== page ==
The same goes for white fabrics. If you want white bed sheets, for example, then a simple, cheap and effective method is to dip the fabric in a bucket (or a sink!) of tea. You leave it submerged for a minute or two if you just want to mute the brightness of the white or leave it in for longer if you want the fabric to look aged, faded or dirty. The same goes for costume design, in the event that your art department has to cover both areas (as they sometimes do on lower budget productions).
3. Be aware of glass: avoid it or use it to your advantage.
We’ve all seen it in bloopers: a scene is just getting really intense, and then you spot a crew member casually reflected in a mirror or a window. It ruins the moment, and a production designer should help you minimise this risk as much as possible. Having less glass on set will also help your lighting team, too. If windows and mirrors can’t be removed, then find ways to dirty or scuff them up (if the location will allow) to minimise the reflections. For framed photographs, see if the glass can be removed completely; when the picture is in the background of a shot, your audience will never realise the glass isn’t there!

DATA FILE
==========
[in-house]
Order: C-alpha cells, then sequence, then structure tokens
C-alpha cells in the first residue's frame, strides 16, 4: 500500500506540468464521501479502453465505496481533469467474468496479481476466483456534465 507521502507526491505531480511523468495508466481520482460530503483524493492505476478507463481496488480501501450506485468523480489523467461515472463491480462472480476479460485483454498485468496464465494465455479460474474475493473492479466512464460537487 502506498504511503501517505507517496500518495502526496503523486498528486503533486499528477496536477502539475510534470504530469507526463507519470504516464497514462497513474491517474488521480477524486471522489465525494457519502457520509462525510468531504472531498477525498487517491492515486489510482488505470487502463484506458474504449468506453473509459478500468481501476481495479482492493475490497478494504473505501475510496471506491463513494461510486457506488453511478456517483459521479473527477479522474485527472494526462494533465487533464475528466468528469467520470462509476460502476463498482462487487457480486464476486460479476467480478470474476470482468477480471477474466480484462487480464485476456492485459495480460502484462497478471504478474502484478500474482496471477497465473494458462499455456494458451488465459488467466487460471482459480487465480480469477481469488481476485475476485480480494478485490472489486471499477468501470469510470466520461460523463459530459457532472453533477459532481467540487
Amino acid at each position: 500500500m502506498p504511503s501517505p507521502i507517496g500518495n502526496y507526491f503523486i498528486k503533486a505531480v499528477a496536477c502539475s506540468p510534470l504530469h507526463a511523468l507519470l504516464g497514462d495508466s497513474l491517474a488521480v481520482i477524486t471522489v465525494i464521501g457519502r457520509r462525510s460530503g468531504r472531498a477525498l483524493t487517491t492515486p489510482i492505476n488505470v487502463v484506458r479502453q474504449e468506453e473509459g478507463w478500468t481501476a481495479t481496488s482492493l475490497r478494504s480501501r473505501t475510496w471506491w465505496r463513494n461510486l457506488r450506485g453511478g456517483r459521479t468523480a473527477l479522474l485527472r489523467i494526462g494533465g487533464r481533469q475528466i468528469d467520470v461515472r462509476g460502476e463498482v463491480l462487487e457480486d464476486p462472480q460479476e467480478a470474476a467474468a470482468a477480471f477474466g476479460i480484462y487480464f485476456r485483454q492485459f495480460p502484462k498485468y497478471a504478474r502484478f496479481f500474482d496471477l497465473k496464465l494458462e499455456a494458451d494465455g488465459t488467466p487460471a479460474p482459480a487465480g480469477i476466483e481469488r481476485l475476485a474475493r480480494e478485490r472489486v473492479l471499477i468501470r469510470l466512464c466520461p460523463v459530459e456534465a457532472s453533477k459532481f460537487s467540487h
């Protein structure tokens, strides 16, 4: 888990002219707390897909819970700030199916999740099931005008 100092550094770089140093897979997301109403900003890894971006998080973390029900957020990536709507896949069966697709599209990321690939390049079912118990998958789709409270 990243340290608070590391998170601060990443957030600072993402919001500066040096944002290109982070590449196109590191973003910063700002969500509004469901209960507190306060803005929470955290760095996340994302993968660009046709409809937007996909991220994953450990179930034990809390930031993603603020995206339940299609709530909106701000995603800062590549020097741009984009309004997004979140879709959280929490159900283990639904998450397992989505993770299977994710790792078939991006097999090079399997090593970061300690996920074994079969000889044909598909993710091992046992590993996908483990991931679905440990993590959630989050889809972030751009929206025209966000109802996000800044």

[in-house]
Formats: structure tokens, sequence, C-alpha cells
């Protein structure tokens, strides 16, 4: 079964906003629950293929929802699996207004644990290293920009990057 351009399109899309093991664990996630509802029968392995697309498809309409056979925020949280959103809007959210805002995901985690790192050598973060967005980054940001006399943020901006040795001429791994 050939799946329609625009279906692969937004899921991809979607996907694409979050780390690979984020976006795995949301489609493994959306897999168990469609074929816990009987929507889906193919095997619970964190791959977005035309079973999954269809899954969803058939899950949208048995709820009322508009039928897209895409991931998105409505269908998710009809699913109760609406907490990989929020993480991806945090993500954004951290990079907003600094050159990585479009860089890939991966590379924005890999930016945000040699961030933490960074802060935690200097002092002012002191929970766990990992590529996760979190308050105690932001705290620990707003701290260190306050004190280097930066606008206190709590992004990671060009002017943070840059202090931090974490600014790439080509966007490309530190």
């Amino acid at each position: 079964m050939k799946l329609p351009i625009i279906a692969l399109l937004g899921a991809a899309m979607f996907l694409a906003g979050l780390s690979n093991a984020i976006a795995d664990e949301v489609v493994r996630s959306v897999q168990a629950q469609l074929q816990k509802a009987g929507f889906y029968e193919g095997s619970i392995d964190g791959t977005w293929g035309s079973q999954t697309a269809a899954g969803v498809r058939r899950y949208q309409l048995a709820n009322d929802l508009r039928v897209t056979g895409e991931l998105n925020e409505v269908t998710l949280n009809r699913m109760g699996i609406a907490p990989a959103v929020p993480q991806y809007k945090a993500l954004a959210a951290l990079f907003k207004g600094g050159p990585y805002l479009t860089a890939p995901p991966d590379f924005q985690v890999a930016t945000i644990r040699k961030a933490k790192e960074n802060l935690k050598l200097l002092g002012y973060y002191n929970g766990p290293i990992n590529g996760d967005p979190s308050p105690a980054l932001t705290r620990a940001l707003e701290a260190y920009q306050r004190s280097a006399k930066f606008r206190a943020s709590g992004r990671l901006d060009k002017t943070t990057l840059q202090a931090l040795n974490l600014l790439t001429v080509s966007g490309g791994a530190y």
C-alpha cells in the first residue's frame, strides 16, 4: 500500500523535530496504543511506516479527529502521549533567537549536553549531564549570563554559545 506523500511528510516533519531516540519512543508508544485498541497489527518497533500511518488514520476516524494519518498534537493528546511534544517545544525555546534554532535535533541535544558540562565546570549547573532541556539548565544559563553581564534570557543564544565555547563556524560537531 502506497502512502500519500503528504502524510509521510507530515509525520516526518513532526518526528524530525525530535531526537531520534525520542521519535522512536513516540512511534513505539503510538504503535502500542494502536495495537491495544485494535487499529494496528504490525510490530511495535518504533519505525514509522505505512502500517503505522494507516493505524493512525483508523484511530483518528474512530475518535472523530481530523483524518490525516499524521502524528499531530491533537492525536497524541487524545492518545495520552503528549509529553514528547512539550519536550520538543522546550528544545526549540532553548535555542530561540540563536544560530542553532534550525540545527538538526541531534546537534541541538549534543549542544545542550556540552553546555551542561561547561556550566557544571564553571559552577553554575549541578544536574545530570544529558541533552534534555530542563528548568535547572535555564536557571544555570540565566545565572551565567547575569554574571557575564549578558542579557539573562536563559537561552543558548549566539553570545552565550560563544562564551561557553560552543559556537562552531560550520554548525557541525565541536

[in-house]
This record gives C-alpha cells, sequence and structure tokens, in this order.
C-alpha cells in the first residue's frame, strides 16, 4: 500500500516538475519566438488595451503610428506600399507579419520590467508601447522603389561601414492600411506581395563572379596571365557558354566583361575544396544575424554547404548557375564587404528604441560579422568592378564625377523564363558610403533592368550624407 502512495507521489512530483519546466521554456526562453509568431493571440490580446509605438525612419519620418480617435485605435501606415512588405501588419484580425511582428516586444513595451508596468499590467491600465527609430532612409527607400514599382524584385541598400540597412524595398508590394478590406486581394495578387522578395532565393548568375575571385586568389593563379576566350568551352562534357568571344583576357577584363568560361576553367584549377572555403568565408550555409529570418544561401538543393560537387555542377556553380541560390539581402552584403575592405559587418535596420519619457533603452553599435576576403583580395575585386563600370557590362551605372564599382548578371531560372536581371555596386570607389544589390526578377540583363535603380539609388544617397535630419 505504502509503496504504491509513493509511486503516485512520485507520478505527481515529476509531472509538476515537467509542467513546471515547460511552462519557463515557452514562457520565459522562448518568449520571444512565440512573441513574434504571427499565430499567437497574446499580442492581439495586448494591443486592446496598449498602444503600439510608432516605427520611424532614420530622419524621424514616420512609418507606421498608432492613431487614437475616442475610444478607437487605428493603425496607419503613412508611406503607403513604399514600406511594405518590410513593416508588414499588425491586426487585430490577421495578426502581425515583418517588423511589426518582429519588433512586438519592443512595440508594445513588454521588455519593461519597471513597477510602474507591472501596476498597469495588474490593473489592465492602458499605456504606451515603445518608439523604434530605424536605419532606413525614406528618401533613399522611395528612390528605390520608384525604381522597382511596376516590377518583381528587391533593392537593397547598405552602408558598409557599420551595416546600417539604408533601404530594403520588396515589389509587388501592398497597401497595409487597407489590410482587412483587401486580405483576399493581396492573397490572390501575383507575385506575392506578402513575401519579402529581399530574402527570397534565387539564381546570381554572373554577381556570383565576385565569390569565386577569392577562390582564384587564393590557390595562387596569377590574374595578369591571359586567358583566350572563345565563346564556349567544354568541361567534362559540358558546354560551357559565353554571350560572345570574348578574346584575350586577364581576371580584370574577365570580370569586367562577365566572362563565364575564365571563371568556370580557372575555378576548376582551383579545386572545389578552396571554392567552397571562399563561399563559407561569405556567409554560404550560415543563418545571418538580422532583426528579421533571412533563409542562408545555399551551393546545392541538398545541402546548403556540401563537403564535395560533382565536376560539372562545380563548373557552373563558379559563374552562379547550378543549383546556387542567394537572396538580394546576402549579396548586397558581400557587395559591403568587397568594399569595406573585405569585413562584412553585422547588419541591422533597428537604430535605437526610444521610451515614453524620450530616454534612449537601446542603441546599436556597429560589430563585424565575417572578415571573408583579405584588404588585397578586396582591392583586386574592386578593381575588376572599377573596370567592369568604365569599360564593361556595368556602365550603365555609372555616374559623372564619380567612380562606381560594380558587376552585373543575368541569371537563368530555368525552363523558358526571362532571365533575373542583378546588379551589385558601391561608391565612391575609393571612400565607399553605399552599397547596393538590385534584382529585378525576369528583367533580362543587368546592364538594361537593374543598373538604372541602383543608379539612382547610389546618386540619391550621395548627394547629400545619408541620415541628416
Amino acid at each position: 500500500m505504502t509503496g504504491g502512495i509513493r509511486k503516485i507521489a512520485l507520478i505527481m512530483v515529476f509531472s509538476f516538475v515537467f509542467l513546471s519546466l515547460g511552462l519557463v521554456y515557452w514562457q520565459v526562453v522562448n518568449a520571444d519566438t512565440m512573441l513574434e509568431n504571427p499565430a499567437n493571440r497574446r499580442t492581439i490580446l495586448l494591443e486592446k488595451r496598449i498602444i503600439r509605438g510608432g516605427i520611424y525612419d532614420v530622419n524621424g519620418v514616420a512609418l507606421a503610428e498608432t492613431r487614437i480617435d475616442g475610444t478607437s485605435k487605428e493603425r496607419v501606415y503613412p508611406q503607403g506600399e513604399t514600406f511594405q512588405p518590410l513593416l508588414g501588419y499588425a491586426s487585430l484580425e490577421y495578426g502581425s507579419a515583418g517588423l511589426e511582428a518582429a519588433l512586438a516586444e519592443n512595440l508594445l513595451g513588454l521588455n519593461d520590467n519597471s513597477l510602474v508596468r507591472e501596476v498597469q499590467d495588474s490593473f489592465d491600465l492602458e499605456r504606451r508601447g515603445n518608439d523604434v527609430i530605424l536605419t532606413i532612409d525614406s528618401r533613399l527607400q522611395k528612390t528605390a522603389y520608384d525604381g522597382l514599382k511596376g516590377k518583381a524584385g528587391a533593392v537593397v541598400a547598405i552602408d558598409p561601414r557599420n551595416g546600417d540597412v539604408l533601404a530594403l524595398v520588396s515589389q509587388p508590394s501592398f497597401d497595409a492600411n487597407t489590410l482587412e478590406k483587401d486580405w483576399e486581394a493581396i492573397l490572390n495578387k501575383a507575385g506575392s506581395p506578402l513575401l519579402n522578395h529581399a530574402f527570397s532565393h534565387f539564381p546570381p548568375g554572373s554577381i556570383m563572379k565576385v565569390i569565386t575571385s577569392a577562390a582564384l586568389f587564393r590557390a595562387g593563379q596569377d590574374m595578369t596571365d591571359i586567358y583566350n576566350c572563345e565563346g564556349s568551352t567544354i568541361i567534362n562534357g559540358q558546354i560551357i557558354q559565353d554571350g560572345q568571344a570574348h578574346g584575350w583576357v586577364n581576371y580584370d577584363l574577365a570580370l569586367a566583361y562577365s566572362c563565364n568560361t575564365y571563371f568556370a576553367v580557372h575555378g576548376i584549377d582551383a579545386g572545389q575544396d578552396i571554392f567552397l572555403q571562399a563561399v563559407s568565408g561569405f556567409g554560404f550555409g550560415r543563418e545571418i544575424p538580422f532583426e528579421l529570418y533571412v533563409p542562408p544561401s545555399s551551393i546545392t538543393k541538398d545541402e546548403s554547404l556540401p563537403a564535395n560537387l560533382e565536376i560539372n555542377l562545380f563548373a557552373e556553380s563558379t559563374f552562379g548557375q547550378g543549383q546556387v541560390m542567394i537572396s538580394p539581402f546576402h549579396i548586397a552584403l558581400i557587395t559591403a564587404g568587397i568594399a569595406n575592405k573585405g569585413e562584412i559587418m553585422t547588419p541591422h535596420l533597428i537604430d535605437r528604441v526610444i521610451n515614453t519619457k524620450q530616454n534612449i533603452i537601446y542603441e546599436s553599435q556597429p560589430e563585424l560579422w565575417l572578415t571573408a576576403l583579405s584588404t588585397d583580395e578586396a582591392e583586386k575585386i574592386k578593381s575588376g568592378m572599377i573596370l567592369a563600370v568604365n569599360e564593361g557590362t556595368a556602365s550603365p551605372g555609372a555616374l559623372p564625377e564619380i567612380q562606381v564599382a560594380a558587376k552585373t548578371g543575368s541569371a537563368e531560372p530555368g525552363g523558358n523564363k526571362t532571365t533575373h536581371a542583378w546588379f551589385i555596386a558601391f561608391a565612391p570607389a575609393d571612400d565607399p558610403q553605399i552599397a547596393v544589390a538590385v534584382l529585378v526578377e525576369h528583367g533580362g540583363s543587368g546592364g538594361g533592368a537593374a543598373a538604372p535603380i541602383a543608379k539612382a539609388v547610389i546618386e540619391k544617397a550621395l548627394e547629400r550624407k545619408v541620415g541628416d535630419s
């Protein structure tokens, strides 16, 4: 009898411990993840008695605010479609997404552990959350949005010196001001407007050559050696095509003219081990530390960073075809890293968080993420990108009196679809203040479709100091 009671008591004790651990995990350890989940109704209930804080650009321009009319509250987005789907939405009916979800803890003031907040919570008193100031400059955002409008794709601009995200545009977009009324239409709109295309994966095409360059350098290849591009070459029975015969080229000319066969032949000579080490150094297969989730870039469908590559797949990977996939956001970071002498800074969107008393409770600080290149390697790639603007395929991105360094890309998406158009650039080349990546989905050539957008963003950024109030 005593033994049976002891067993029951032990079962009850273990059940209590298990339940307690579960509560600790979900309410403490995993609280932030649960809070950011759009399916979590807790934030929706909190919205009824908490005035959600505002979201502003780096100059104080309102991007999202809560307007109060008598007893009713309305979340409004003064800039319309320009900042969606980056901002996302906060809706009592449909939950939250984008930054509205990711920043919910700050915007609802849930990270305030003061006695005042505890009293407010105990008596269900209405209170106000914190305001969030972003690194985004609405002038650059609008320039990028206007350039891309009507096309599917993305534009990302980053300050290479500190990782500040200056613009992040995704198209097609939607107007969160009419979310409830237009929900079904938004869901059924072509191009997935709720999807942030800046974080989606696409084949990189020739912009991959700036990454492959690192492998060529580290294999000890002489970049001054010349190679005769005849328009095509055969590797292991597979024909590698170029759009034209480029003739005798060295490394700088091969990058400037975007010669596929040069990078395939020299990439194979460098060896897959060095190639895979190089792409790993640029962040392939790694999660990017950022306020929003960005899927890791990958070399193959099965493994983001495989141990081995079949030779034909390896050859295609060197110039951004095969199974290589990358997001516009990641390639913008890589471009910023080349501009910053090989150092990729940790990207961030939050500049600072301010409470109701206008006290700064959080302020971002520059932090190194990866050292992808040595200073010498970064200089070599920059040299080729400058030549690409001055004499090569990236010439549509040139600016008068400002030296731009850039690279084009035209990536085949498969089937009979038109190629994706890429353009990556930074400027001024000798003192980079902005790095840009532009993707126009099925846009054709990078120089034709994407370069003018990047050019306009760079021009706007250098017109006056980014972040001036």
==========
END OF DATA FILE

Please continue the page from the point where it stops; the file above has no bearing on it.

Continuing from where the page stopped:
However, the art department should always chat with their director and DOP before removing any glass – and check the storyboard and shot list as much as possible. It could be that a mirror on a wall plays a key part in one of the intended shots, like a shocking character reveal in a horror film.
4. Understand which camera you’re using – and know your lenses too.
Just because you work in the art department, doesn’t mean you shouldn’t have a good working knowledge of different camera equipment. Most important of all is an issue called moire, in which a wibbly line effect appears on camera, caused by certain patterns and shapes. When it appears, it not only distracts your audience, but it can make a production look amateurish.